Costello’s last visit to Edinburgh saw him deliver a two-and-a-half-hour tour de force that will be hard to forget.  It’s a night that Elvis himself has good reason to remember.  Having decided not to go public about a recent cancer treatment he had thrown himself back into public performance a little too soon. Edinburgh saw him at the top of his game but by the following night in Newcastle he had overstretched himself and later tour dates were cancelled.  Happily, a brief respite saw him return to active service and, following a double-header tour with Blondie and further Imposters’ dates in the U.S and U.K, he is back in front of an Edinburgh audience once again.  Billed A Tour To Trust, the shows are not intended to lean heavily on Costello’s 1981 album Trust, but to indicate that we should trust Elvis and The Impostors to deliver the goods.

The opening salvo of Strict Time, Cubland and Green Shirt make it clear that, at this point in the tour, Elvis and The Imposters are as tight as a  Lorraine Pascale tee shirt. And while the one-time kid with his mumbo jumbo can still slash through his songbook with all the vim and vigour of his younger years, he’s now learned to pace himself; the non-stop song machine of former times is now leavened with slower songs and amusing anecdotes.

Following a darkly brooding Watching The Detectives, Elvis moved to the piano with the slightly rumpled air of a high school headmaster who has slept in the classroom because he’s afraid to go home to his wife.  Settling in behind the piano, a request for Radio Radio from the audience seems unlikely to be fulfilled. Instead, we are treated to a slightly gospel-tinged Good Year For The Roses, Elvis’ soulful vocal being bolstered by back up singers Kitten Kuroi and Briana Lee.  After A Face In The Crowd from his seemingly still putative Broadway musical, it’s back to the guitar for a hit-laden final stretch.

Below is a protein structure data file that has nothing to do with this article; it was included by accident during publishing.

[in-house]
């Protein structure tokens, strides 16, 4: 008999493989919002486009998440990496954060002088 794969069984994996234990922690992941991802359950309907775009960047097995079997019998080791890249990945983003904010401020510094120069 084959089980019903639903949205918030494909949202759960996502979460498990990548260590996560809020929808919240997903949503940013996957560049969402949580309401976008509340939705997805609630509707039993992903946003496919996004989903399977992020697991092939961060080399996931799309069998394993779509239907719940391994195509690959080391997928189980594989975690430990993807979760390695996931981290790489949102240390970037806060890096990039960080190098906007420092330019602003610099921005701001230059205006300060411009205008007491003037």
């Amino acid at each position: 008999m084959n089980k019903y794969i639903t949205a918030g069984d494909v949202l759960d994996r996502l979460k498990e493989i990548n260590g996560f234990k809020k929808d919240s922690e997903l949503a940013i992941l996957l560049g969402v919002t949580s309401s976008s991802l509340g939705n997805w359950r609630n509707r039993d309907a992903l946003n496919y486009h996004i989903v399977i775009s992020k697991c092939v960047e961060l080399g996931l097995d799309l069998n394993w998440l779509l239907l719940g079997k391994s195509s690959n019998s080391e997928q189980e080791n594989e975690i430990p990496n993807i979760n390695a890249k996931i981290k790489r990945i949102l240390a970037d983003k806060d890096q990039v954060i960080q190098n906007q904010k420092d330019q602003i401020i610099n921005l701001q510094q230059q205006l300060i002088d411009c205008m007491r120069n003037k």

Elvis is always at his best when he is belting out the fast-paced numbers.  Pete Thomas hammers out Uncomplicated’s pounding beat, (I Don’t Want To Go To) Chelsea retains all its hard-wired energy and High Fidelity still fizzles and swaggers like an old Stax single. Burnt Sugar Is So Bitter, a newer song written with Carole King, fits right in with the hits.  From A Whisper To A Scream keeps the energy flowing before the pace eases slightly for Alison and the ever-joyful Everyday I Write The Book.  Pump It Up brings the crowd finally to its feet (back in the day they would have been there from the opening notes of the first song, but none of us are getting any younger) taking us to the end of another first-rate performance from Elvis and The Imposters.

There is, of course, an encore: three songs with an anti-war theme.  Shipbuilding seems unsure if it wants to be Almost Blue at first but is as affecting as ever.  Oliver’s Army contains a verse I don’t think I’ve heard before and (What’s So Funny ‘Bout) Peace, Love and Understanding remains the best way possible to end any gig.

“Where are the strong?” Elvis sings, “Who are the trusted?”  As we all walk through these trouble times, Costello’s Tour To Trust is just what we need to help us on our way.

John Scott

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